Don't fall for mortgage fraud
5. Lender or Broker?
There are two ways to apply for a home loan. First, you can deal with a lender or mortgage company directly. Second, you can hire a mortgage broker who will help you choose from a variety of lenders. Most homebuyers find it easier and cheaper to select a lender, without help from the third party. Besides, in order to find a competent and reliable broker, you will need to do a pretty good research and get references. That's why most people like to keep it simple and deal with a lender themself. In some circumstances, however, brokers can actually work in your favor. For example, if your credit history is not so great, an experienced broker may be very helpful in shopping and negotiating for the best possible deal.
6. Make lenders compete with one another for you
Seriously, never care about lenders' feelings. Make lenders or brokers aware that you are shopping for the best deal so that they will compete with each other for your business. Also, be thorough. When it comes to home loans, the most typical way people make a bad decision is by not knowing all of their options. Have your lender or broker break down all the costs associated with a loan, then ask about rates, fees or all other terms better than the original ones quoted or those you have found elsewhere. And most importantly, make sure that the lender or broker is not agreeing to lower one fee while raising another.
7. Do you need a lawyer?
Do you need a lawyer in order to apply for a home loan? No, you don't need one. But most experts suggest that you should have an experienced real estate attorney examine all paperwork before you make any commitments or sign any contracts unless you are thoroughly familiar with the mortgage process and all the filing requirements (the title search, the appraisal and inspections, and other tasks that require knowledge of town and state law). Some problems caused by wrong or incomplete filing might even invalidate the mortgage transaction. Hiring a good lawyer can help you not to make that kind of mistake.
8. Decide on the right mortgage
There are various types of loans available for potential homeowners. Thirty and fifteen-year fixed rate loans seem to be the ones that have been most applied for. If you need a very large mortgage, I suggest you choose a 30-year mortgage so that you can make lower monthly payment over a long term. But if you are willing to make higher monthly payment in order to save money on interest, a 15-year mortgage is probably the right choice.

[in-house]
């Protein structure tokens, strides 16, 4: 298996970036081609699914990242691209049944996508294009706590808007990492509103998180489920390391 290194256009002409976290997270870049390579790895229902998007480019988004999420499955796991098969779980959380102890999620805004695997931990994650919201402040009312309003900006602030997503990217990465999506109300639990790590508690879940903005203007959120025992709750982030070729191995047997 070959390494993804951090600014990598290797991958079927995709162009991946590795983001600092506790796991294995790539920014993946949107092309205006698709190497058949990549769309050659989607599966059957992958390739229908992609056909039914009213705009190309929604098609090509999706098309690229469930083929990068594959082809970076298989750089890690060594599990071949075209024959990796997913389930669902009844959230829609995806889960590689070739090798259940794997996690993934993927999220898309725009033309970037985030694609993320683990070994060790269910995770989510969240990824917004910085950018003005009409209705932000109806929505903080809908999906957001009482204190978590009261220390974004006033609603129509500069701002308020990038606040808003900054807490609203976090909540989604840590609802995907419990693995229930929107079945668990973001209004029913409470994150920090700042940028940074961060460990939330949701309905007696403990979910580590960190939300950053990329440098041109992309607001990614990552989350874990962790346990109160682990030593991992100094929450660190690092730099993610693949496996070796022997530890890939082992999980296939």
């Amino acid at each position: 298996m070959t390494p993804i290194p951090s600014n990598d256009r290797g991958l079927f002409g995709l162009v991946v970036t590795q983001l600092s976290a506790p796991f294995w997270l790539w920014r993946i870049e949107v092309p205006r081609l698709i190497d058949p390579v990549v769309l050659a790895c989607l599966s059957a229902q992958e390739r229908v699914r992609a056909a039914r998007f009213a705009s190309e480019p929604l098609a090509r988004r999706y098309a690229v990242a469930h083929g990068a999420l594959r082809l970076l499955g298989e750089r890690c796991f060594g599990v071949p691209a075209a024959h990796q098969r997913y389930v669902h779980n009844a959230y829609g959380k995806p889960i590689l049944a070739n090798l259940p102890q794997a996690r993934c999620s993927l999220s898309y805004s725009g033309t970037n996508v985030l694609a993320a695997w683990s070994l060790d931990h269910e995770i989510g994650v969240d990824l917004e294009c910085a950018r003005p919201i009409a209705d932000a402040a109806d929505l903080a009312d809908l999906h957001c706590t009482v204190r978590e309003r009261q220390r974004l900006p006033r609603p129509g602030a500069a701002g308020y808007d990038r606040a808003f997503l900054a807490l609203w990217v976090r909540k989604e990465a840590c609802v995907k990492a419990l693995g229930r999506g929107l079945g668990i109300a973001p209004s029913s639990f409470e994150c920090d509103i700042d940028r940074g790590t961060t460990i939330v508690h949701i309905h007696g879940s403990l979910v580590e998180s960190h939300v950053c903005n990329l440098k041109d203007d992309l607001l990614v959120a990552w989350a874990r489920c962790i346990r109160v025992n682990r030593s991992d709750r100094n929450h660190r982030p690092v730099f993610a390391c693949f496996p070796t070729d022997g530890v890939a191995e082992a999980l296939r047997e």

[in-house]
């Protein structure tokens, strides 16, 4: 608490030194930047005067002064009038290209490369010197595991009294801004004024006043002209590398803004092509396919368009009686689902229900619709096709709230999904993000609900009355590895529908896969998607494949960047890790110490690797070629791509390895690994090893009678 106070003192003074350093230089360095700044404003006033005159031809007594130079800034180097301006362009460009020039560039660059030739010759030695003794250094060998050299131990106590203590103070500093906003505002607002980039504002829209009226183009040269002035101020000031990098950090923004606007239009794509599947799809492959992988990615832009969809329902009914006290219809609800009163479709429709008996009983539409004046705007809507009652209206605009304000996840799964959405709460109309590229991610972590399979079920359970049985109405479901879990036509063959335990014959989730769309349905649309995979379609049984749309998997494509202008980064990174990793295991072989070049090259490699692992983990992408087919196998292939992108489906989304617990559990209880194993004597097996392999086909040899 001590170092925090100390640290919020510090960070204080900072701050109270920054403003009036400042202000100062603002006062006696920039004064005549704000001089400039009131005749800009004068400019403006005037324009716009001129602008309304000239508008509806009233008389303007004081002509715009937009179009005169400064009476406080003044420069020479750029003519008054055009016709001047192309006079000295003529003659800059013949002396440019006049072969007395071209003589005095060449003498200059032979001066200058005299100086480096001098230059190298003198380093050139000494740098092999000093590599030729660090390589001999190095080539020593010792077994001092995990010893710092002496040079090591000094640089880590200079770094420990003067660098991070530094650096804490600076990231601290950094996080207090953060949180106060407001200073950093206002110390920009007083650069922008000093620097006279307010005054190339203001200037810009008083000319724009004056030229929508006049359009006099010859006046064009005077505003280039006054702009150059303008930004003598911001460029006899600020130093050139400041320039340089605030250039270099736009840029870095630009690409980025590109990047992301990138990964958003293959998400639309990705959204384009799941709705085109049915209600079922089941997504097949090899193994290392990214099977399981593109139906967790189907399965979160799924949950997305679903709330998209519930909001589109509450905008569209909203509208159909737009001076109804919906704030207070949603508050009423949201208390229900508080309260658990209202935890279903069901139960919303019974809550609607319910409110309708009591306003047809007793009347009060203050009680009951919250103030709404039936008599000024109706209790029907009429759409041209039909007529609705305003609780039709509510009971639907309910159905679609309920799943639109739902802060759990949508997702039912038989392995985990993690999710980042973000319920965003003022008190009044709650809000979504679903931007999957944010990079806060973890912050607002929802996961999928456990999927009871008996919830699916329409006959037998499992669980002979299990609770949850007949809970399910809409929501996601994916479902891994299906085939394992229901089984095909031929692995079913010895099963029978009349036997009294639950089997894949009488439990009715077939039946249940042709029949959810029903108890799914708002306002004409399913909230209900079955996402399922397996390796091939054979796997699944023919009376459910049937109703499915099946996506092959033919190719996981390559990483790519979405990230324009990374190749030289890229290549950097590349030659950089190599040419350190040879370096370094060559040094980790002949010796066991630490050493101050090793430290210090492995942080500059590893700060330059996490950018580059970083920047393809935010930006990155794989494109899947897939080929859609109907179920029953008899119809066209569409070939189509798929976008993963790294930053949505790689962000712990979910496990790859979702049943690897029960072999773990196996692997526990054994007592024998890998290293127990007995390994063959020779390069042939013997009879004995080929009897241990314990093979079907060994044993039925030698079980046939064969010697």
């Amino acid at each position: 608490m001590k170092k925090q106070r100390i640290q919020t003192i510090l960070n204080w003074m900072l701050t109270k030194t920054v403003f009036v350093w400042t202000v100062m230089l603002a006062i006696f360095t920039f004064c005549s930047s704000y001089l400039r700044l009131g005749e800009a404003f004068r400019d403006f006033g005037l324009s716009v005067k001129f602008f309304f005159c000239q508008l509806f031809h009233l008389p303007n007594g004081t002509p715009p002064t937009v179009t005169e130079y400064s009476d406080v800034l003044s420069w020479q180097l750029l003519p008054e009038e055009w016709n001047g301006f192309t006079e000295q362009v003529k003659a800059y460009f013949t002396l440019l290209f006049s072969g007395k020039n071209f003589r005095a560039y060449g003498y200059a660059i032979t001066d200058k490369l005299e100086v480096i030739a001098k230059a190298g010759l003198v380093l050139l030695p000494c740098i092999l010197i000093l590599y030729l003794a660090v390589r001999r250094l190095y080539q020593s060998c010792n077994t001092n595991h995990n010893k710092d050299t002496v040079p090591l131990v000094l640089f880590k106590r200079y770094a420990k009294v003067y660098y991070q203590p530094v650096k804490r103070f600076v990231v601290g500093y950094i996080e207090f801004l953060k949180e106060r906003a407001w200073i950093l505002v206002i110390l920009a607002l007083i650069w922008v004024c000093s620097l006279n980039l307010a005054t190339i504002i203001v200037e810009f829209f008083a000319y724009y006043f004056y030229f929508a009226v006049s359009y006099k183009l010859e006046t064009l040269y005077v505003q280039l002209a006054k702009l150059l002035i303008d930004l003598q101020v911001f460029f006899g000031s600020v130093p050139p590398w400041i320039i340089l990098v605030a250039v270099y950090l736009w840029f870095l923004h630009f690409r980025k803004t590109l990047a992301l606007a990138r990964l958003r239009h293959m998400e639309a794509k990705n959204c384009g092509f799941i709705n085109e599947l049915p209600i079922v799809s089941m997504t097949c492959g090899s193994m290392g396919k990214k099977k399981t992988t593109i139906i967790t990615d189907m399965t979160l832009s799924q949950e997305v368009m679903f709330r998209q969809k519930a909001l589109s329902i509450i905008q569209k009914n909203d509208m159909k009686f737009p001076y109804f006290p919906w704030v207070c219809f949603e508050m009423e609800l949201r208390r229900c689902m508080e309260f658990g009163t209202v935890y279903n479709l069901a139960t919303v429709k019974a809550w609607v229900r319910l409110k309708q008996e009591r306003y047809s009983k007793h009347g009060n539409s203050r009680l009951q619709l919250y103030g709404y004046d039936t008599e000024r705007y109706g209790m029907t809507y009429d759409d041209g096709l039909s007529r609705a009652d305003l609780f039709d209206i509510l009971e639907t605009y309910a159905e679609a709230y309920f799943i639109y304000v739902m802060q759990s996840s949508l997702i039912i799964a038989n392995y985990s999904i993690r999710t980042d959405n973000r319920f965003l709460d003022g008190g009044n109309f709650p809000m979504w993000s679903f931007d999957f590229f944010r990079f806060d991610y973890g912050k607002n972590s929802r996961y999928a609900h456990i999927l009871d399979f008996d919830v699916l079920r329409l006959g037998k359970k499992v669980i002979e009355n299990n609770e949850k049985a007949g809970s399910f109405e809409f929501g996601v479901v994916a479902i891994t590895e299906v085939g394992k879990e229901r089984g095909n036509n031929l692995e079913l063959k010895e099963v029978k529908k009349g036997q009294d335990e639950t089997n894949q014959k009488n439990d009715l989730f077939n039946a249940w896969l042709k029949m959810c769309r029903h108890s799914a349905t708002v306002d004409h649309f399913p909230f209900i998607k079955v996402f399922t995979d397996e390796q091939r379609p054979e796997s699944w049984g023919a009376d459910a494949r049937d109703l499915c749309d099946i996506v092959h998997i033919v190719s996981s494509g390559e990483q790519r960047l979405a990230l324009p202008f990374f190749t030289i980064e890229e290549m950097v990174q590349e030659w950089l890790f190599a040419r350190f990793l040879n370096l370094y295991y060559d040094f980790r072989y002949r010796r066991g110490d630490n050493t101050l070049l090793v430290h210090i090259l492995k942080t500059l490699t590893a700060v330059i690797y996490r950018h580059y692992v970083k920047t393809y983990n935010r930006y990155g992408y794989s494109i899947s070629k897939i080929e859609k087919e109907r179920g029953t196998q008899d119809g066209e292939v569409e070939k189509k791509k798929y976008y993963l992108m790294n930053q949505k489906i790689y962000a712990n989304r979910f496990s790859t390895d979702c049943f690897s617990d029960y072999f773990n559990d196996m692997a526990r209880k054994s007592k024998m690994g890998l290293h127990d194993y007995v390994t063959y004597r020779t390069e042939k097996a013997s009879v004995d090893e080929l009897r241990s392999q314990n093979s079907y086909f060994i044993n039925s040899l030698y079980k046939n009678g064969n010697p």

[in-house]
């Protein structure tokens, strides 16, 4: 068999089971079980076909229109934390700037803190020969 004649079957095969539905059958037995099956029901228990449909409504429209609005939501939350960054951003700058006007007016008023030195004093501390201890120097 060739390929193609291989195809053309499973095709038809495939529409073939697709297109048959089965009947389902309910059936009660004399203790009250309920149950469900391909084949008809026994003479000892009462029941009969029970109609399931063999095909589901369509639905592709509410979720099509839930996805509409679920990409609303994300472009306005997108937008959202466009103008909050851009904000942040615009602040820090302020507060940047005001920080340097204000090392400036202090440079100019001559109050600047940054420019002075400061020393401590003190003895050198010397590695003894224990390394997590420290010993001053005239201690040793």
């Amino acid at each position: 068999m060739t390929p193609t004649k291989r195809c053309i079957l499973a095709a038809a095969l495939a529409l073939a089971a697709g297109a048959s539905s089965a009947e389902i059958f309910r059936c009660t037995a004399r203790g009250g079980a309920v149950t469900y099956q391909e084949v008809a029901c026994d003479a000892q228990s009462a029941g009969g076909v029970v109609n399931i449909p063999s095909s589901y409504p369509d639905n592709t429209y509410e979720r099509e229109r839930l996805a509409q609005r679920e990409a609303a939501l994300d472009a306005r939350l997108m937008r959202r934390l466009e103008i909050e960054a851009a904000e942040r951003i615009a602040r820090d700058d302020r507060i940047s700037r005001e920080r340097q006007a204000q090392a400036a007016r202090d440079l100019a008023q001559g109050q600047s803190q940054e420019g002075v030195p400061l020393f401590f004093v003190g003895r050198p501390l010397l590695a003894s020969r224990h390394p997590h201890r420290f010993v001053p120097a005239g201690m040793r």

If you plan to stay in your new house for only five years or less, an ARM (adjustable rate mortgage) can be a smart choice, as the initial interest rate will be lower than most fixed-rate loans. The 3-to-1 and 5-to-1 ARMs are quite popular among homebuyers nowadays because you lock in an attractive rate for three or five years. After that, the rate may go higher, but it won't make any difference since you plan to be in another house by then.
Useful Tips on Buying a Home
9. Get a Pre-Approval Letter
A pre-approval letter is not necessary, but it can make you look like a serious buyer and accordingly make home sellers be more interested in doing business with you. To get pre-approved for a loan, you have to submit your financial information to a lender. The lender will then look at your income, debts and credit history. If you meet their criteria, you will be pre-approved for a certain loan. For example, you might be pre-approved for a 30-year, fixed-rate mortgage at 5% until a given expiration date, typically 30 to 90 days.
10. Clarify and Verify
A pre-approval letter is very helpful, but not as biding as you might think. Once you find a home you'd like to buy, and your bid has been approved, you will have to go back to the lender and submit documents that corroborate your financial information to get a loan. Your assets will be evaluated. The lender will look into your employment history. You should have at least two years of employment history in the same line of work. If you are new to the work force, higher education may help you get approved. If you don't have enough of a credit history, you may use regular monthly payments such as rent, phone, or cable TV to show the lender that you are a creditworthy consumer.